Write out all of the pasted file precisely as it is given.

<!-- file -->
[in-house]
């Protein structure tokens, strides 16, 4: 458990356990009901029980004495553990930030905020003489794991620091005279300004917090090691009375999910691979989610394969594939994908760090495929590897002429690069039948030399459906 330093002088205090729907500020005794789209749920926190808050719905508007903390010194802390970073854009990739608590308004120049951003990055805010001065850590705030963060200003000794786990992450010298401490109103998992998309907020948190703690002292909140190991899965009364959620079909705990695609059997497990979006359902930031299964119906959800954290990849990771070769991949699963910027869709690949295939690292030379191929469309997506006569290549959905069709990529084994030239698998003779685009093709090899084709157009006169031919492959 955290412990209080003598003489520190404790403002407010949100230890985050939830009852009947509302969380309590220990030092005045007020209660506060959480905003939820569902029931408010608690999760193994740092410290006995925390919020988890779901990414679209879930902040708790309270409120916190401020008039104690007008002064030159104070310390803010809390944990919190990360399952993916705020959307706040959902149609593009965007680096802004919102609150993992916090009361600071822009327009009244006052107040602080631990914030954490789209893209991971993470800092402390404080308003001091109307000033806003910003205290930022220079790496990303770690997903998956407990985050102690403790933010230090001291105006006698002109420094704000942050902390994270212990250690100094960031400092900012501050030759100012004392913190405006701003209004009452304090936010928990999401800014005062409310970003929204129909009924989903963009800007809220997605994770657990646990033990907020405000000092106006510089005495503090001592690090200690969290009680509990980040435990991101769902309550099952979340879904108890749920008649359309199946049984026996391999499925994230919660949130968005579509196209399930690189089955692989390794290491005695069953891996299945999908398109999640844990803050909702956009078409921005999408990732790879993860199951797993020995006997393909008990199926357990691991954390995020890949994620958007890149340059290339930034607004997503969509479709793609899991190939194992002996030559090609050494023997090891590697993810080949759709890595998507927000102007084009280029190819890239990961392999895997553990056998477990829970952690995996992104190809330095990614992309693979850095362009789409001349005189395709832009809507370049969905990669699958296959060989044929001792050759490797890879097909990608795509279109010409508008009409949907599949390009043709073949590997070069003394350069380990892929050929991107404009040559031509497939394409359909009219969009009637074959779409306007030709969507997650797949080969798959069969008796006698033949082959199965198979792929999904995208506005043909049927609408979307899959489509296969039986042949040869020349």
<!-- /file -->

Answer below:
[in-house]
């Protein structure tokens, strides 16, 4: 458990356990009901029980004495553990930030905020003489794991620091005279300004917090090691009375999910691979989610394969594939994908760090495929590897002429690069039948030399459906 330093002088205090729907500020005794789209749920926190808050719905508007903390010194802390970073854009990739608590308004120049951003990055805010001065850590705030963060200003000794786990992450010298401490109103998992998309907020948190703690002292909140190991899965009364959620079909705990695609059997497990979006359902930031299964119906959800954290990849990771070769991949699963910027869709690949295939690292030379191929469309997506006569290549959905069709990529084994030239698998003779685009093709090899084709157009006169031919492959 955290412990209080003598003489520190404790403002407010949100230890985050939830009852009947509302969380309590220990030092005045007020209660506060959480905003939820569902029931408010608690999760193994740092410290006995925390919020988890779901990414679209879930902040708790309270409120916190401020008039104690007008002064030159104070310390803010809390944990919190990360399952993916705020959307706040959902149609593009965007680096802004919102609150993992916090009361600071822009327009009244006052107040602080631990914030954490789209893209991971993470800092402390404080308003001091109307000033806003910003205290930022220079790496990303770690997903998956407990985050102690403790933010230090001291105006006698002109420094704000942050902390994270212990250690100094960031400092900012501050030759100012004392913190405006701003209004009452304090936010928990999401800014005062409310970003929204129909009924989903963009800007809220997605994770657990646990033990907020405000000092106006510089005495503090001592690090200690969290009680509990980040435990991101769902309550099952979340879904108890749920008649359309199946049984026996391999499925994230919660949130968005579509196209399930690189089955692989390794290491005695069953891996299945999908398109999640844990803050909702956009078409921005999408990732790879993860199951797993020995006997393909008990199926357990691991954390995020890949994620958007890149340059290339930034607004997503969509479709793609899991190939194992002996030559090609050494023997090891590697993810080949759709890595998507927000102007084009280029190819890239990961392999895997553990056998477990829970952690995996992104190809330095990614992309693979850095362009789409001349005189395709832009809507370049969905990669699958296959060989044929001792050759490797890879097909990608795509279109010409508008009409949907599949390009043709073949590997070069003394350069380990892929050929991107404009040559031509497939394409359909009219969009009637074959779409306007030709969507997650797949080969798959069969008796006698033949082959199965198979792929999904995208506005043909049927609408979307899959489509296969039986042949040869020349």